When asked, most end-users responded that they found SoundSense Learn helped them in specific situations and that they would recommend SoundSense Learn to others.

Making it faster to get a personalized listening experience

Over time, the SoundSense Learn data have helped developers fine-tune the machine-learning algorithm to identify the ideal settings for the individual end-user faster and more efficiently. 

In Figure 1, we see the maximum number of comparisons that were made to find the ideal sound settings in a given situation. The comparisons or iterations of the algorithm (x-axis) are plotted against the progress to 1.0 (y-axis), indicating that the result is as close to the user’s listening intention as possible. 

SoundSense Learn 1.1 (red) needed on average 17 comparisons to find the best result. When we started learning from the data we collected, we could introduce SoundSense Learn 1.2 (green), which now needs on average as few as 12 comparisons for the same result.

It’s also faster to reach a personal sound: Within 5 comparisons we can see SoundSense Learn 1.2 reaching around 0.75 convergence. In practical terms, this means most end-users experience improvements in just a few comparisons.
In the spring of 2019, SoundSense Learn 1.3 was released. This version added questions on situation (‘Where are you?’)  and intentions (‘What is your hearing goal?’), which the end-user answers before starting the A-B comparisons. 

Both questions come with a range of pre-defined answer options. From the data we can see that almost 50% of the programs are created at home, while other everyday situations are more evenly distributed.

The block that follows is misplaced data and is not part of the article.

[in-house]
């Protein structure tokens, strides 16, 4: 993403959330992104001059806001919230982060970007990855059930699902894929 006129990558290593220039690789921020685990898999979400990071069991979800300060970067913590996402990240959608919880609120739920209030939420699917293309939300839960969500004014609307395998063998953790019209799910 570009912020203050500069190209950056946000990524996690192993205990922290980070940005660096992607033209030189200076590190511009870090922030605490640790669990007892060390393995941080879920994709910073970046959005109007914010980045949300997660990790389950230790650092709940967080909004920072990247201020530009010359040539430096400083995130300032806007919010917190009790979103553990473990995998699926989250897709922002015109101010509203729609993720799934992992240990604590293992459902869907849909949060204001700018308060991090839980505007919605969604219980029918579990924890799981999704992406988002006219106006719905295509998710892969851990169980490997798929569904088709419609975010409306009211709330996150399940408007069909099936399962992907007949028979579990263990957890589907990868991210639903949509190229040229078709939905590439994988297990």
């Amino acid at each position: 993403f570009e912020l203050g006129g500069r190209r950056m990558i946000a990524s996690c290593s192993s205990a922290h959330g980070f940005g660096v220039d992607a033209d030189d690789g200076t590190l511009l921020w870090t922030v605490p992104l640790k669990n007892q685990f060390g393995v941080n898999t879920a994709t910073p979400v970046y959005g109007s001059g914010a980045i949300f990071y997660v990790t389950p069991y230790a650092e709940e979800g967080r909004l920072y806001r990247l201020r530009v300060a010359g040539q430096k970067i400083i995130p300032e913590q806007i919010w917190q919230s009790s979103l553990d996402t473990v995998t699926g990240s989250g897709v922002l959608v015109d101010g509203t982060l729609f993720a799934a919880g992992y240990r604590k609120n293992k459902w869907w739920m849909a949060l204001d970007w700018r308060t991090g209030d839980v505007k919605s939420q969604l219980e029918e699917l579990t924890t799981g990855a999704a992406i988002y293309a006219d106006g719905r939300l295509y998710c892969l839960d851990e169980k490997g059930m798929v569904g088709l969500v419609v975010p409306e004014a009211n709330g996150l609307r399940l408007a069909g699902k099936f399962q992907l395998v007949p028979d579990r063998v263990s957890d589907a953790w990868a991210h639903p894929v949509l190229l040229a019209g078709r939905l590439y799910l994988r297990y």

As you can see in figure 2, there’s also a lot of variation in the intentions across the different situations, which suggest that there are many situations where personalization of sound is relevant. 
These data help us understand the auditory realities of end-users, but the primary purpose of collecting these data is development. Because the knowledge we gain about preferences for the different situations and intentions is valuable input for continued development.

How hearing can become even more tailored with Real-Life Insights

While Widex can use the data for development, it’s also important to get the hearing care professional into the loop about the personal programs their clients create. 

In the latest version of COMPASS GPS (3.4), information on personal programs will (with end-user consent) be included in the hearing aid log that the hearing care professional can review. This offers hearing care professionals a new understanding of an end-user’s real-life hearing, and acts as input for counselling. The hearing care professional can also spot any trends in settings across personal programs, which they can use for more general hearing aid adjustments. 

Overall, Real-Life Insights aims to enrich and strengthen the relationship between hearing care professionals and their clients – with data-driven insights in a user-friendly and informative display, illustrated in figure 3. 

Real-Life Insights requires explicit consent to sharing data

Widex takes data handling very seriously, which is why we ensure a high level of encryption and secure movement of data.

The Real-Life Insights data that move between the end-user and the hearing care professional are handled by Widex and are only visible to Widex if the end-user has given consent to share the data with us. Specific consent is a must for all data exchanges, and at each exchange, Widex ensures the highest standards of security and data privacy.

Helping hearing aids get better

The use of real-life data in audiology and at Widex has come a long way since data were hand-written. And it has a long future ahead of it. Widex has a vision to use real-life data to benefit end-users and hearing care professionals. For this to happen, trust and respect for data are essential. Anyone who chooses to share data with Widex can rest assured that they’re helping develop new hearing aids with new features that will bring new benefits to hearing aid users in the future.

Care to learn more?

Get more details in the full article in Audiology Practices here.